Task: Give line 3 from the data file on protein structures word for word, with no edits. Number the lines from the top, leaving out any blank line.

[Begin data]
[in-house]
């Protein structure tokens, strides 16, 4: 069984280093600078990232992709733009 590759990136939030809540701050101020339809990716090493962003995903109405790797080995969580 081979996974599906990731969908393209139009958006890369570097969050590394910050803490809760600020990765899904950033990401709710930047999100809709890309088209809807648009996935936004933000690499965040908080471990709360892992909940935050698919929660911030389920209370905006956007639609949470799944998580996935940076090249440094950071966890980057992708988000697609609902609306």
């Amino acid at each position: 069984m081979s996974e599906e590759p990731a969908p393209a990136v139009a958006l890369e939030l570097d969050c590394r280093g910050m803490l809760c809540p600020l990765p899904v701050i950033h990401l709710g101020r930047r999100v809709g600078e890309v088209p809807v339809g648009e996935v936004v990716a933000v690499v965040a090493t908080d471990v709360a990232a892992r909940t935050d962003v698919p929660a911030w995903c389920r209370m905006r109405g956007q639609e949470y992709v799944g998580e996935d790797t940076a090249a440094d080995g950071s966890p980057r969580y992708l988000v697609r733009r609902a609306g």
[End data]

């Amino acid at each position: 069984m081979s996974e599906e590759p990731a969908p393209a990136v139009a958006l890369e939030l570097d969050c590394r280093g910050m803490l809760c809540p600020l990765p899904v701050i950033h990401l709710g101020r930047r999100v809709g600078e890309v088209p809807v339809g648009e996935v936004v990716a933000v690499v965040a090493t908080d471990v709360a990232a892992r909940t935050d962003v698919p929660a911030w995903c389920r209370m905006r109405g956007q639609e949470y992709v799944g998580e996935d790797t940076a090249a440094d080995g950071s966890p980057r969580y992708l988000v697609r733009r609902a609306g």